The regulative principle of worship can be justified to support a number of different things, so we should be careful how we come to our conclusions. But what we can learn from Luther here, is that we must not replace a law-work with another law-work, and that our conclusions must – to the best of our ability – be drawn from Scripture (or be deduced by good and necessary consequence) so that we stand on them in good conscience.

LW 51:79-84

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Luther's Eight Sermons at Wittenberg Uncategorized

Luther’s Eight Sermons at Wittenberg, March 1522 (Part 3)

Luther begins his second sermon with a summary of his sermon from the day before: ‘Dear friends, you heard yesterday the chief characteristics of a Christian man, that his whole life and being is faith and love. Faith is directed toward God, love toward man and one’s neighbor, and consists in such love and service for him as we have received from God without our work and merit. Thus, there are two things: the one, which is the most needful, and which must be done in one way and no other; the other, which is a matter of choice and not of necessity, which may be kept or not, without endangering faith or incurring hell. In both, love must deal with our neighbor in the same manner as God has dealt with us; it must walk the straight road, straying neither to the left nor to the right. In the things which are “musts” and are matters of necessity, such as believing in Christ, love nevertheless never uses force or undue constraint. Thus the mass is an evil thing, and God is displeased with it, because it is performed as if it were a sacrifice and work of merit. Therefore it must be abolished. Here there can be no question or doubt, any more than you should ask whether you should worship God. Here we are entirely agreed: the private masses must be abolished. As I have said in my writings, I wish they would be abolished everywhere and only the ordinary evangelical mass be retained. Yet Christian love should not employ harshness here nor force the matter. However, it should be preached and taught with tongue and pen that to hold mass in such a manner is sinful, and yet no one should be dragged away from it by the hair; for it should be left to God, and his Word should be allowed to work alone, without our work or interference. Why? Because it is not in my power or hand to fashion the hearts of men as the potter molds the clay and fashion them at my pleasure [Ecclus. 33:13]. I can get no farther than their ears; their hearts I cannot reach. And since I cannot pour faith into their hearts, I cannot, nor should I, force any one to have faith. That is God’s work alone, who causes faith to live in the heart. Therefore we should give free course to the Word and not add our works to it. We have the jus verbi[right to speak] but not the executio[power to accomplish]. We should preach the Word, but the results must be left solely to God’s good pleasure.’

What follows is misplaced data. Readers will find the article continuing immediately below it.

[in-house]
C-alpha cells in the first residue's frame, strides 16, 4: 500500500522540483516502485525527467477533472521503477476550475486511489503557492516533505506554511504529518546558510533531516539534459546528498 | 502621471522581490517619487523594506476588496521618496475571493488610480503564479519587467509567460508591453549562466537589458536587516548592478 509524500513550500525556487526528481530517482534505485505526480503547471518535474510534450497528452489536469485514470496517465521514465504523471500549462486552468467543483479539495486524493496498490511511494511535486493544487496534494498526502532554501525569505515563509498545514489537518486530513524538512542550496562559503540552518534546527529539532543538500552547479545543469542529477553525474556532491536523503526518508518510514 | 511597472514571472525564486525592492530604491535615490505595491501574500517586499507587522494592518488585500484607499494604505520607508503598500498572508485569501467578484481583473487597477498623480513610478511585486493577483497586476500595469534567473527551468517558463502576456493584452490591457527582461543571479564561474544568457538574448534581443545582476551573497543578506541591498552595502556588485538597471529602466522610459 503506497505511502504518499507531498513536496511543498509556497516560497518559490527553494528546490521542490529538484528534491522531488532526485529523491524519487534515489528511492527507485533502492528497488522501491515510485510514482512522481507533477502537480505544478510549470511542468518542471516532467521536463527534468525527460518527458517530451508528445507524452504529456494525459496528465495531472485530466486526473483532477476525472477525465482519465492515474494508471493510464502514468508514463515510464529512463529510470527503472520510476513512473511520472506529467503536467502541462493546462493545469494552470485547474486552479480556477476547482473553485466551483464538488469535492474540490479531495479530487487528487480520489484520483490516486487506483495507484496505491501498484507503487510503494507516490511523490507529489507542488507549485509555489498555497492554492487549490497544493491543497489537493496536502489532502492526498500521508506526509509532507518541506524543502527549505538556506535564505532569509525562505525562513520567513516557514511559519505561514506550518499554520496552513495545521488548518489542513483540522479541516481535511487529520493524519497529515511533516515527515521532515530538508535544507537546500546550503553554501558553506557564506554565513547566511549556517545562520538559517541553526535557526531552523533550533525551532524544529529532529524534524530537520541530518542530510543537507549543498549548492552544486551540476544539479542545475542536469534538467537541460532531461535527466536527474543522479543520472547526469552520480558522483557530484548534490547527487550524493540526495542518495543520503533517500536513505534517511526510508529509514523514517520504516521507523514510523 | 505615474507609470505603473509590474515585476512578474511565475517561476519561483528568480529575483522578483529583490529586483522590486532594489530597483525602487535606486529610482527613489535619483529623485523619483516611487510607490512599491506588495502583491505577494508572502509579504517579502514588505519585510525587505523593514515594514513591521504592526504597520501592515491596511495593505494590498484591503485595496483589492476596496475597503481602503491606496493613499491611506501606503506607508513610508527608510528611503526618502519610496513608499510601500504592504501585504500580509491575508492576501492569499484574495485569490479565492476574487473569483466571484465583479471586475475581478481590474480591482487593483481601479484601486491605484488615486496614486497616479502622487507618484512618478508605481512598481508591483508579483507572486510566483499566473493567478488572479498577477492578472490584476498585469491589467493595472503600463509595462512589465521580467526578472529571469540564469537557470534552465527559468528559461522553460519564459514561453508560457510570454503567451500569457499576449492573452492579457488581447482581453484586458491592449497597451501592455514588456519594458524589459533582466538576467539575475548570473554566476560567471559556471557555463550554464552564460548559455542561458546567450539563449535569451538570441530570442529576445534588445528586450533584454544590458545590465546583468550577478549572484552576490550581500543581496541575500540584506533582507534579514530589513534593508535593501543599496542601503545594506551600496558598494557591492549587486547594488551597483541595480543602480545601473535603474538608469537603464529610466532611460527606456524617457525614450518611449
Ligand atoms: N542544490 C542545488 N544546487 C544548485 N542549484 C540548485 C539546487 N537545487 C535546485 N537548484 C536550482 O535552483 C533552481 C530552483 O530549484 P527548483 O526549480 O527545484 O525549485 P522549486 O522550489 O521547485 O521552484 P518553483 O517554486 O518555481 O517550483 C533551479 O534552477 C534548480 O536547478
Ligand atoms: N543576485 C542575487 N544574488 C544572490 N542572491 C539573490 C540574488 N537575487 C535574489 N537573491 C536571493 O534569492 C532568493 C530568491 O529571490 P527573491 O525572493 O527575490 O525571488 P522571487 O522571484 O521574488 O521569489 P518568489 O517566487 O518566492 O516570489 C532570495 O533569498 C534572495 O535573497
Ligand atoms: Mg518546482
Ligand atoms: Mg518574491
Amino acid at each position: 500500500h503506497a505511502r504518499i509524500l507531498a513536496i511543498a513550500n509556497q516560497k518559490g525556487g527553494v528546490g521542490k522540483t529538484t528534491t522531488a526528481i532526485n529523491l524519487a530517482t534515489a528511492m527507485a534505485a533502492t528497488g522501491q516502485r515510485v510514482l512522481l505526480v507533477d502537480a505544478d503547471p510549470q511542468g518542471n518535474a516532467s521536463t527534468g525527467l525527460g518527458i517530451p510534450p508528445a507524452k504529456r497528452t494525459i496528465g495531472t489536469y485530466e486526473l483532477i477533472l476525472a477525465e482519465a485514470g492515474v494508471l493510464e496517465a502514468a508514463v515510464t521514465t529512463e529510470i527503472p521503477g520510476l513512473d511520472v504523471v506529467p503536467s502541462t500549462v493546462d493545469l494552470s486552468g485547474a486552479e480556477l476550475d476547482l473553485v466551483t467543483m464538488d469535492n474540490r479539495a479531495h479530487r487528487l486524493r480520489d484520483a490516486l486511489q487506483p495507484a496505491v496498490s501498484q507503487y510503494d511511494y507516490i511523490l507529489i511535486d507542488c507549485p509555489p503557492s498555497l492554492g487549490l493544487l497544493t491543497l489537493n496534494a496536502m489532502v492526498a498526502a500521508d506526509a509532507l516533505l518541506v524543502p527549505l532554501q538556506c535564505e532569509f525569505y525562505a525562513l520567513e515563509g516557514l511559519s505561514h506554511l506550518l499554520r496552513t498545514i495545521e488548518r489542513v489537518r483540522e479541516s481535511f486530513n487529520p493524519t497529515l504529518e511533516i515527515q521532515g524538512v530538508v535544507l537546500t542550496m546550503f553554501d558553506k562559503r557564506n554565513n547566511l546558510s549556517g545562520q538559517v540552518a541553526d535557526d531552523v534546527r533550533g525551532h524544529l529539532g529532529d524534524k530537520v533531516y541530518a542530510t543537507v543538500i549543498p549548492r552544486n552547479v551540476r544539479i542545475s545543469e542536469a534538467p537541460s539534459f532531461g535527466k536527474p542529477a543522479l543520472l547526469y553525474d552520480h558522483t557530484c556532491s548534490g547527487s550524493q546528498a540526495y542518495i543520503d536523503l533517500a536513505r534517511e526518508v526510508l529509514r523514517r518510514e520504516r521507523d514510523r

Even when something is truly wrong and unbiblical (like the mass) Luther warns against responding to it without faith in God and love for man. If we have faith in God when we respond, we cannot but be drawn to the absolute conviction that His Word alone is the only means of reformation. If we love our fellow man, we will not physically drag people away from the mass – by the hair which must have happened – but be faithful preachers of the Word, ‘his Word should be allowed to work alone, without our work or interference…we should give free course to the Word and not add our works to it.’ This is what made the reformation a reformation – rather than a revolution! A revolution is man’s way of making change through violence, coercion and a manipulation of reality and truth. A reformation is God’s way of making change through the faithful preaching and teaching of the Word of truth. The Devil loves revolutions, God’s Word is too powerful to need them.